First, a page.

Doom 64’s New Port is Solid, But It’s Still Hardly the Best in the Series
Doom 64 might be the worst entry in the beloved series, but the port is still worth playing if you are a fan of the series.
Doom Slayer’s newest adventure, Doom Eternal, is not the only Doom game launching tomorrow. A port of the Nintendo 64’s Doom 64 will also be available on your digital storefront of choice. This release means every main entry (save for Final Doom) is now available on PS4, Xbox One, Switch, and PC. But is this newest port worth playing?
If you are looking forward to the Doom 64 port, the simple answer is yes. This is a solid port of that game, with cleaner visuals, better lighting, and performance improvements. If you’ve never played Midway’s entry, maybe temper your expectations.
My memory may be a bit foggy, but I was gifted Doom 64 for Christmas in 1999; I think it’s 1999 because I was also gifted Ubisoft’s Tonic Trouble which launched that year. I was at my nonna’s house and I recall being very excited for both, but a bit more for Doom 64. I would watch my dad play the original Doom, which felt like such a revelation at the time. So, having that experience on my N64, a home console rather than a PC, had me ecstatic.
If you’re following this timeline, you know Goldeneye 007 had already been out for a while. And yes, my siblings and I would play its multiplayer mode regularly. However, in my mind, Doom was the shooter adults played and it was better because of this. That mindset wasn’t because of Hellish imagery or bloody environments. It’s simply because my dad played it.
When I finally got home that Christmas night, I inserted that cartridge, and began playing. To be honest, it wasn’t great. It was so dark, the music was a bit too atmospheric, and the N64 controller is terrible. It just was not the experience I imagined. Really, my memory of Doom 64 is the two first levels, and my eight-year-old self being disappointed.
So, imagine me 20 years later, hearing news that Doom 64, a Midway developed Doom game, would be ported to current-gen consoles. My reaction: “What, why?”
My time with the Doom 64 port made me realize why this is arguably the worst Doom game: the atmosphere. Just about every entry has sick metal, bright visuals, and fast-paced gameplay. While d Software’s shooting style is present, the atmosphere is a huge departure from previous entries. It’s more akin to a survival horror setting, with dimly lit rooms and atmospheric tunes. Even with well-designed levels, it feels odd to be rushing through the demon-filled halls to ambient noise.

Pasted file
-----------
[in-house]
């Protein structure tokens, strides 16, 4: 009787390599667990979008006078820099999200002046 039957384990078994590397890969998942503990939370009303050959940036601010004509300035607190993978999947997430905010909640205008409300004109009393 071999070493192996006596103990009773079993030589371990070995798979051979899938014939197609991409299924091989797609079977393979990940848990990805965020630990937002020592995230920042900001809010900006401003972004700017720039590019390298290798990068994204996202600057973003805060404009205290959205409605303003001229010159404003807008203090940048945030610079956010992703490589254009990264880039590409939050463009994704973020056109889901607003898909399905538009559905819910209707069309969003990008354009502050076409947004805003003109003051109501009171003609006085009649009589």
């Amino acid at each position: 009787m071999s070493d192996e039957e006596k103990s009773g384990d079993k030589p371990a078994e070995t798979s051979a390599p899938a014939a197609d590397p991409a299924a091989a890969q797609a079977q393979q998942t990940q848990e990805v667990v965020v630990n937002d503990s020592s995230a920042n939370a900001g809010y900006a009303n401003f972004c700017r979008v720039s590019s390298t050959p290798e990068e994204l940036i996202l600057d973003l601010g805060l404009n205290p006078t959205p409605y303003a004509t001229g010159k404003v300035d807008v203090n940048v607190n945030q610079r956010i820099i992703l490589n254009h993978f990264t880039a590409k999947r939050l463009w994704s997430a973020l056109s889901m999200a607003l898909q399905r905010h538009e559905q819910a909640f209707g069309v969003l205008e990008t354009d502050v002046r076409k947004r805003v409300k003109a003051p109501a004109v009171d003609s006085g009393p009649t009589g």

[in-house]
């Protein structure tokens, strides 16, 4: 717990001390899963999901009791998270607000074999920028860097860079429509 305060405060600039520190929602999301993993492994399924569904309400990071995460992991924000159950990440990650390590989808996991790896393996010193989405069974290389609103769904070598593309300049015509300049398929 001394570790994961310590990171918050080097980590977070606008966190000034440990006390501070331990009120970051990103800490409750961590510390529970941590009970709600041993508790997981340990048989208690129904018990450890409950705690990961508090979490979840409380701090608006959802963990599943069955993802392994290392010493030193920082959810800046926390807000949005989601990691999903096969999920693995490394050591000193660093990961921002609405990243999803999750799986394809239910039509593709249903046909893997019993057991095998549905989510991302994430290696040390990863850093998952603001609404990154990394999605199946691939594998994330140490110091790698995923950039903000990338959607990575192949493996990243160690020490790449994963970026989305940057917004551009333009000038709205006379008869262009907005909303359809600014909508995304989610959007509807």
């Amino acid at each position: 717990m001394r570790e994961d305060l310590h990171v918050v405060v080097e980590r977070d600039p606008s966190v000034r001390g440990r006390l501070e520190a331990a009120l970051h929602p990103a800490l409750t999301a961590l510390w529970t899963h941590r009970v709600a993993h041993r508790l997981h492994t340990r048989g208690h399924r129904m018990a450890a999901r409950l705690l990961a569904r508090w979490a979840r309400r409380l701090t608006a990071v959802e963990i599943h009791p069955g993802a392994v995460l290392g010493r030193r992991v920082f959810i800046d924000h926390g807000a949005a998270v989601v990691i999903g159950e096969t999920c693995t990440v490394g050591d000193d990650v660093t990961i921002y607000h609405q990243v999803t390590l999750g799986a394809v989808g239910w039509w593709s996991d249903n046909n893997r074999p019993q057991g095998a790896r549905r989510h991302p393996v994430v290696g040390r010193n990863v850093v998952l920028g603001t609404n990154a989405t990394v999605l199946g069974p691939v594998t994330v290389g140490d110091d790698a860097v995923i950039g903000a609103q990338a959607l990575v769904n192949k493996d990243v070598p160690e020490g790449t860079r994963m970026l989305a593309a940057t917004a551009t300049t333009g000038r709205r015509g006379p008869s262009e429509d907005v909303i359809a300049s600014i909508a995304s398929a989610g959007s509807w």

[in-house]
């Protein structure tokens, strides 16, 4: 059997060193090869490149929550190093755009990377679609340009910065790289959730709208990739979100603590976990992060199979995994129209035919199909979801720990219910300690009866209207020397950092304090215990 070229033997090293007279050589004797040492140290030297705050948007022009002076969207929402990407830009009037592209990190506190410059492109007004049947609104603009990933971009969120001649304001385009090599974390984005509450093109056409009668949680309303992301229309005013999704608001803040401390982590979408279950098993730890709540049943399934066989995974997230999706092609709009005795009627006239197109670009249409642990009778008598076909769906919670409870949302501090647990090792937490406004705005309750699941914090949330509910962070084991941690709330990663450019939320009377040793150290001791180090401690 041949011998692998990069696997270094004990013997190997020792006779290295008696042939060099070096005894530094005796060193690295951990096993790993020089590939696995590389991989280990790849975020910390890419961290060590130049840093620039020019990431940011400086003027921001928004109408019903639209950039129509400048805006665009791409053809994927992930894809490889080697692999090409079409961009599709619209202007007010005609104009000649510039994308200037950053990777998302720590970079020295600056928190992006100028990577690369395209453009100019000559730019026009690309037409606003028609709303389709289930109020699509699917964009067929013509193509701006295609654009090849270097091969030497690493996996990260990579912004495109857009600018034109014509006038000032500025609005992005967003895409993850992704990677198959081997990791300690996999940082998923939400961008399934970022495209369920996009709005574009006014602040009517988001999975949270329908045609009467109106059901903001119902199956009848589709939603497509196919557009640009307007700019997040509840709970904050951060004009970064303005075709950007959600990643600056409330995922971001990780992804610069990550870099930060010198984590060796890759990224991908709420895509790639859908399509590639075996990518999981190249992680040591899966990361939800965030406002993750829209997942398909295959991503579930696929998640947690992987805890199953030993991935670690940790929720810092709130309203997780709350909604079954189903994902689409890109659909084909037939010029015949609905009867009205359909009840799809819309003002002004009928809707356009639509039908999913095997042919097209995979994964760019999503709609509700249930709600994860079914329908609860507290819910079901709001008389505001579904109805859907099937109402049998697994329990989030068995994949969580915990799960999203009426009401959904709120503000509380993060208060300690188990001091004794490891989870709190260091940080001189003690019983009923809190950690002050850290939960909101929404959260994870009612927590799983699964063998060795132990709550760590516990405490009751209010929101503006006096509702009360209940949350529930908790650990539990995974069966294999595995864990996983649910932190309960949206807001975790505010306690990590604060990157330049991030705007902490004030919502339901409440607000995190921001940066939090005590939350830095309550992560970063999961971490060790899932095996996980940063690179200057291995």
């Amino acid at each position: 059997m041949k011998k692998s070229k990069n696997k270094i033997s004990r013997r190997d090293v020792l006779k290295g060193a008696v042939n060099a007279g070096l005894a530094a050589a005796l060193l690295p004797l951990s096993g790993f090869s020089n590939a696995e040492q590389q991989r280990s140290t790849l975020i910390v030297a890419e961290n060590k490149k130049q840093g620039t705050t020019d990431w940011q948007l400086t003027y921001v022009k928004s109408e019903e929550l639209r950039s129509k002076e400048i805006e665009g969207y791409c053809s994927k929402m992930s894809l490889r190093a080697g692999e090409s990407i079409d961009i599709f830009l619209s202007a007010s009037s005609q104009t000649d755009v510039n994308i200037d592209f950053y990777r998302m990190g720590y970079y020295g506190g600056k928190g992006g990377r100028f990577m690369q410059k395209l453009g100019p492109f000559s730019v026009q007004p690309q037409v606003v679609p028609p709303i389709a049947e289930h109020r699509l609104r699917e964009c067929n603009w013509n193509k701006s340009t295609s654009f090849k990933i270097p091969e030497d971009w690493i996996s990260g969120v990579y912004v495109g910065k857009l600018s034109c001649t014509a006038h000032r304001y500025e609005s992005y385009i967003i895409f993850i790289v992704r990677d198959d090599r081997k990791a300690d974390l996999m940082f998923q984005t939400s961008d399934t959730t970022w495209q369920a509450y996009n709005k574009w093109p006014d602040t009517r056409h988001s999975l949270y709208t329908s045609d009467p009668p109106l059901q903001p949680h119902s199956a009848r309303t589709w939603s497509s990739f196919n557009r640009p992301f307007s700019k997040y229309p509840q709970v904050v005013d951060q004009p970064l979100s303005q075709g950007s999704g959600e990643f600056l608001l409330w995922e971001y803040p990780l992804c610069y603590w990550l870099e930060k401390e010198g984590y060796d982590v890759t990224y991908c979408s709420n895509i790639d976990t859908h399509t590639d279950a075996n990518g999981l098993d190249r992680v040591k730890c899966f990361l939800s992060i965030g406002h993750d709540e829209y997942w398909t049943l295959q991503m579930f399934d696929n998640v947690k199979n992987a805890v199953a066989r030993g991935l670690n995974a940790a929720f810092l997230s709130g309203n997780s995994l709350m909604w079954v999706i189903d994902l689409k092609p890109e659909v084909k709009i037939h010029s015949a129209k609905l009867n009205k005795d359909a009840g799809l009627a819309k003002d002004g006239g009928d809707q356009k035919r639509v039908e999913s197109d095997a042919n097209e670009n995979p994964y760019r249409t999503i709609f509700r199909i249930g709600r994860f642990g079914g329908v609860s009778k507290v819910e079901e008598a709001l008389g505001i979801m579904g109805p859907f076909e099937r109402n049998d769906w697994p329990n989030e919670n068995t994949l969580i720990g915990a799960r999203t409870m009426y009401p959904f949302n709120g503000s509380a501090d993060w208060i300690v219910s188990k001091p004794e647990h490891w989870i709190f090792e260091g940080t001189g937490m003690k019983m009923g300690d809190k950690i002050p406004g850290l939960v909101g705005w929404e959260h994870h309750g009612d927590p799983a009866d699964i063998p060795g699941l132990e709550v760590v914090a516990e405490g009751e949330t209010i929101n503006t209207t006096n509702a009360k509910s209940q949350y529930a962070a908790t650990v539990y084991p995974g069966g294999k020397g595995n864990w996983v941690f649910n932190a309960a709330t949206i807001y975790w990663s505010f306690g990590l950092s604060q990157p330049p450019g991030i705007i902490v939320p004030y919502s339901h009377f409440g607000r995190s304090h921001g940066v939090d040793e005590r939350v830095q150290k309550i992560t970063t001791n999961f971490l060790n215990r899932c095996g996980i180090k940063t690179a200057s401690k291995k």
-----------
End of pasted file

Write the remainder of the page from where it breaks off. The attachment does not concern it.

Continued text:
However, the Doom 64 port improves on a lot of my problems with Midway’s entry, most of which are quality of life features. This includes 60 frames per second gameplay, higher resolution, and modernized FPS controls. While it is still a dark game, it does seem the lighting has been altered to be a bit brighter.
I do wish some of the improvements the original Doom and Doom 2 ports have recently been updated with were present in the Doom 64 port. The other Doom ports give you a lot of freedom with how you want to approach your playthrough allowing you to select any episode on any difficulty as your starting point. There is also the weapon carousel and quick weapon select features which make it easier to select whatever weapon you have in mind. These features are not in the Doom 64 port and would have been solid additions to really differentiate itself from the original release in a substantial way.
If you’ve played any of the recent Doom ports, the Doom 64 port treads familiar territory. While it may not be the best entry in the series, it may be worth picking up if you want to play more Doom. Maybe just put on Doom 2016’s soundtrack while you play instead.